New Zealand Kiwifruit Growers Incorporated (NZKGI) supports the Ministry of Social Development’s (MSD) declaration of a labour shortage for the kiwifruit industry in the Bay of Plenty and the extension of the labour shortage in the Hawkes Bay. The BOP declaration announced today is for the period 15 April until 27 May 2019.
There is a current shortfall of over 1,400 vacancies in the Bay of Plenty’s kiwifruit industry which is expected to increase to 3,800 at harvest’s peak around mid-April. There was a shortfall of 1,200 vacancies at the peak of harvest in 2018.
NZKGI CEO Nikki Johnson says, “The industry has been working hard to attract labour for this year’s harvest. NZKGI has been running a media campaign to promote work in our sector and early signals indicate that this has gone some way in reducing the number of vacancies.
“However, it is vital to our industry that there is enough seasonal labour for harvest, and we currently don’t have enough people to pick and pack the intended crop. So it is entirely prudent and good risk management for MSD to take this step in support of our campaign.
“We would encourage people – kiwis and visitors – to come and enjoy working in an industry that exports an iconic piece of kiwiana overseas.”
Kiwifruit industry employers have been working closely with the Ministry of Social Development (MSD) to place New Zealanders in vacant roles. Between January and April 2019, MSD has placed nearly 500 job seekers into the kiwifruit industry. Despite this more workers are still needed. The declaration of a seasonal labour shortage allows overseas visitors who already hold visitor visas to apply to vary the conditions of their visas for working in kiwifruit in the Bay of Plenty.
Overseas visitors are encouraged to visit the New Zealand Immigration website where detailed information about varying the conditions of a visa can be found.
To date over 90% of this season’s total kiwifruit crop is yet to be harvested. It is forecast that a similar amount of fruit is required to be packed this year in comparison to last year. This includes an increase of 12% of SunGold kiwifruit which requires packing in a short period of time.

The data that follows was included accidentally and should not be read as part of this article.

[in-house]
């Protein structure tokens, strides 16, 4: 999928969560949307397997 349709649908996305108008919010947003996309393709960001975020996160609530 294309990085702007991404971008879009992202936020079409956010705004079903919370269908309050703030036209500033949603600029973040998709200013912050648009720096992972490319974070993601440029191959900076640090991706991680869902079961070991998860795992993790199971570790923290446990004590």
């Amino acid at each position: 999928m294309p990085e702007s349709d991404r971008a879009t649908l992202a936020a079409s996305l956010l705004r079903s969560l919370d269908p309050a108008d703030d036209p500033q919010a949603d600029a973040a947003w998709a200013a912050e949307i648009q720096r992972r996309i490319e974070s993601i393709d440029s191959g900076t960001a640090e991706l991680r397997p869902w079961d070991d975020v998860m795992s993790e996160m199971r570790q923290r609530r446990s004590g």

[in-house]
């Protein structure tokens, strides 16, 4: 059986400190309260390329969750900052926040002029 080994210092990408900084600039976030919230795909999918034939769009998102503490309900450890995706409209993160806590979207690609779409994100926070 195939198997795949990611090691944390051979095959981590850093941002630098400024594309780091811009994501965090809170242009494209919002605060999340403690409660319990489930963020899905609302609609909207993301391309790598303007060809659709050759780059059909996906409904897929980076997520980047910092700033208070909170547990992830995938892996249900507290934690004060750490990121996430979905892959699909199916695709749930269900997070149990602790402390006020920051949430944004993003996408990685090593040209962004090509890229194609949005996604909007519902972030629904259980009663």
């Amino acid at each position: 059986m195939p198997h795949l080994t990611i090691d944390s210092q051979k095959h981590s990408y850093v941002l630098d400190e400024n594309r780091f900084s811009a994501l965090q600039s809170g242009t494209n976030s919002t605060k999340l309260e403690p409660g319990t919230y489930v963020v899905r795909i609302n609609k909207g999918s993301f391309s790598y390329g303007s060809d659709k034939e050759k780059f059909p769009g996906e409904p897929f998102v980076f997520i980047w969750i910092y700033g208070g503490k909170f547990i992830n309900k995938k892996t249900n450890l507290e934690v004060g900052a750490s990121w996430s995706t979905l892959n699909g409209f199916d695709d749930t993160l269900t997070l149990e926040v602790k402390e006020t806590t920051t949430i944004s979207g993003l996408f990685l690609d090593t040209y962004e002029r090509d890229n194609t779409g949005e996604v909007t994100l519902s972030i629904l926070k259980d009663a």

Johnson says NZKGI seeks to employ New Zealanders as a first priority, especially kiwis who live in regions with orchards and packhouses. Work and Income has given help to people that need transport from other parts of BOP and other Work and Income clients who would like to access this should contact their local office for support. “However, because of the low unemployment rate this is not always possible, and other sources of workers, such as those from the Recognised Seasonal Employer (RSE) scheme and backpackers, are also required.”
She says the industry continues to have robust discussions with Government around increasing the number of workers available under the RSE scheme, as well as other avenues to meet demand during harvest.
NZKGI has recently secured co-funding and employed a labour coordinator to connect employers with workers over harvest and analyse current and future labour demands of the kiwifruit industry, and will use this information to deal with industry growth projections. A University of Waikato report forecasts that the kiwifruit industry contribution to the Bay of Plenty’s GDP will increase 135% by 2030 to $2.04 billion and require 14,329 new kiwifruit jobs.
The kiwifruit industry is an important contributor to the local Bay of Plenty economy, currently contributing $867 million to the regions GDP and employing 10,762 FTE in the year 2015/2016. The last declaration of a labour shortage for the kiwifruit industry was made in 2018 when the unemployment rate in the Bay of Plenty was 5.9%. The current unemployment rate is 4.8%.